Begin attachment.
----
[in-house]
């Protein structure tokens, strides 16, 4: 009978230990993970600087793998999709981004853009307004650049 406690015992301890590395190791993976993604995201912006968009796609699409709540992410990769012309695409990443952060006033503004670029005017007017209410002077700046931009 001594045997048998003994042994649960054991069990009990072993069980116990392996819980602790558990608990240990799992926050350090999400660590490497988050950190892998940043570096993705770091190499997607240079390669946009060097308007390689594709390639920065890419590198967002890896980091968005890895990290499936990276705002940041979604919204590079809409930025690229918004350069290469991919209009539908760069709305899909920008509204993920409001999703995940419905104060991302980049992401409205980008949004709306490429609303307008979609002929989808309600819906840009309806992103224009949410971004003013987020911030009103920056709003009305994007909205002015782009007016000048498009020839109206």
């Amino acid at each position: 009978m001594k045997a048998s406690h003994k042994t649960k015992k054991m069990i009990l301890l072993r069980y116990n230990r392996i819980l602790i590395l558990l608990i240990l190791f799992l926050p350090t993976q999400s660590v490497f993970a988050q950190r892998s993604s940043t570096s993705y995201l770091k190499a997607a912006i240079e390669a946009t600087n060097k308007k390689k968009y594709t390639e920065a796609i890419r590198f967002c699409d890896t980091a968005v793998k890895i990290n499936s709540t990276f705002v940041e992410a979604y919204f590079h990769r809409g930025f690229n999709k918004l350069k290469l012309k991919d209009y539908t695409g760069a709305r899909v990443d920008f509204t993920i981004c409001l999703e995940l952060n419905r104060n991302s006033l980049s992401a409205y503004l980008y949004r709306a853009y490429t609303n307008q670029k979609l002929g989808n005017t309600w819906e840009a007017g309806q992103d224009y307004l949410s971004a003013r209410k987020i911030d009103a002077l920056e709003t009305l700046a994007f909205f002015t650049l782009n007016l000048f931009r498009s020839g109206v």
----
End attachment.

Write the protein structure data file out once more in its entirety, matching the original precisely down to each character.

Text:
[in-house]
């Protein structure tokens, strides 16, 4: 009978230990993970600087793998999709981004853009307004650049 406690015992301890590395190791993976993604995201912006968009796609699409709540992410990769012309695409990443952060006033503004670029005017007017209410002077700046931009 001594045997048998003994042994649960054991069990009990072993069980116990392996819980602790558990608990240990799992926050350090999400660590490497988050950190892998940043570096993705770091190499997607240079390669946009060097308007390689594709390639920065890419590198967002890896980091968005890895990290499936990276705002940041979604919204590079809409930025690229918004350069290469991919209009539908760069709305899909920008509204993920409001999703995940419905104060991302980049992401409205980008949004709306490429609303307008979609002929989808309600819906840009309806992103224009949410971004003013987020911030009103920056709003009305994007909205002015782009007016000048498009020839109206």
């Amino acid at each position: 009978m001594k045997a048998s406690h003994k042994t649960k015992k054991m069990i009990l301890l072993r069980y116990n230990r392996i819980l602790i590395l558990l608990i240990l190791f799992l926050p350090t993976q999400s660590v490497f993970a988050q950190r892998s993604s940043t570096s993705y995201l770091k190499a997607a912006i240079e390669a946009t600087n060097k308007k390689k968009y594709t390639e920065a796609i890419r590198f967002c699409d890896t980091a968005v793998k890895i990290n499936s709540t990276f705002v940041e992410a979604y919204f590079h990769r809409g930025f690229n999709k918004l350069k290469l012309k991919d209009y539908t695409g760069a709305r899909v990443d920008f509204t993920i981004c409001l999703e995940l952060n419905r104060n991302s006033l980049s992401a409205y503004l980008y949004r709306a853009y490429t609303n307008q670029k979609l002929g989808n005017t309600w819906e840009a007017g309806q992103d224009y307004l949410s971004a003013r209410k987020i911030d009103a002077l920056e709003t009305l700046a994007f909205f002015t650049l782009n007016l000048f931009r498009s020839g109206v």